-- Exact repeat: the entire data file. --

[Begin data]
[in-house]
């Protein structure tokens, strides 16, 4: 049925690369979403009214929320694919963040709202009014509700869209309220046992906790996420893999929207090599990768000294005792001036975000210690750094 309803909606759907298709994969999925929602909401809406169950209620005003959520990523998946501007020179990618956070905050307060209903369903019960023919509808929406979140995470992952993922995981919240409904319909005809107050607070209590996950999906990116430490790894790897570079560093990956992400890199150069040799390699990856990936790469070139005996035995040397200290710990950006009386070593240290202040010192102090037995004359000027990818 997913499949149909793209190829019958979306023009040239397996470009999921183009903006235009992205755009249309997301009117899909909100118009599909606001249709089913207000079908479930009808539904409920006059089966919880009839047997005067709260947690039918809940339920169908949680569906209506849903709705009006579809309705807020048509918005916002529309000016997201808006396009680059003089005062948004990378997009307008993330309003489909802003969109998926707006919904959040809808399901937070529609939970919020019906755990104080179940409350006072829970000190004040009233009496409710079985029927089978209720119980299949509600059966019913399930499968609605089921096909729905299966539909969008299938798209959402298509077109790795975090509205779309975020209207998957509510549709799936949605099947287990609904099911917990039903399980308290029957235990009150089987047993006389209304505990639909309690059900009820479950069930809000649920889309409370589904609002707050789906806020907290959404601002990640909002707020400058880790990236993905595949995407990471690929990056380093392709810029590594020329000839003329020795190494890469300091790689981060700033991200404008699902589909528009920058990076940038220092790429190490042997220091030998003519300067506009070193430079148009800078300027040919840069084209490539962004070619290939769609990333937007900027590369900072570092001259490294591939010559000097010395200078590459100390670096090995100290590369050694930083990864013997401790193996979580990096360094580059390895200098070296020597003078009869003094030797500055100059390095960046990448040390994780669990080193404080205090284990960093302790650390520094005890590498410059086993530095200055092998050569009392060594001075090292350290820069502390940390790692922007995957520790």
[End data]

[in-house]
């Protein structure tokens, strides 16, 4: 049925690369979403009214929320694919963040709202009014509700869209309220046992906790996420893999929207090599990768000294005792001036975000210690750094 309803909606759907298709994969999925929602909401809406169950209620005003959520990523998946501007020179990618956070905050307060209903369903019960023919509808929406979140995470992952993922995981919240409904319909005809107050607070209590996950999906990116430490790894790897570079560093990956992400890199150069040799390699990856990936790469070139005996035995040397200290710990950006009386070593240290202040010192102090037995004359000027990818 997913499949149909793209190829019958979306023009040239397996470009999921183009903006235009992205755009249309997301009117899909909100118009599909606001249709089913207000079908479930009808539904409920006059089966919880009839047997005067709260947690039918809940339920169908949680569906209506849903709705009006579809309705807020048509918005916002529309000016997201808006396009680059003089005062948004990378997009307008993330309003489909802003969109998926707006919904959040809808399901937070529609939970919020019906755990104080179940409350006072829970000190004040009233009496409710079985029927089978209720119980299949509600059966019913399930499968609605089921096909729905299966539909969008299938798209959402298509077109790795975090509205779309975020209207998957509510549709799936949605099947287990609904099911917990039903399980308290029957235990009150089987047993006389209304505990639909309690059900009820479950069930809000649920889309409370589904609002707050789906806020907290959404601002990640909002707020400058880790990236993905595949995407990471690929990056380093392709810029590594020329000839003329020795190494890469300091790689981060700033991200404008699902589909528009920058990076940038220092790429190490042997220091030998003519300067506009070193430079148009800078300027040919840069084209490539962004070619290939769609990333937007900027590369900072570092001259490294591939010559000097010395200078590459100390670096090995100290590369050694930083990864013997401790193996979580990096360094580059390895200098070296020597003078009869003094030797500055100059390095960046990448040390994780669990080193404080205090284990960093302790650390520094005890590498410059086993530095200055092998050569009392060594001075090292350290820069502390940390790692922007995957520790």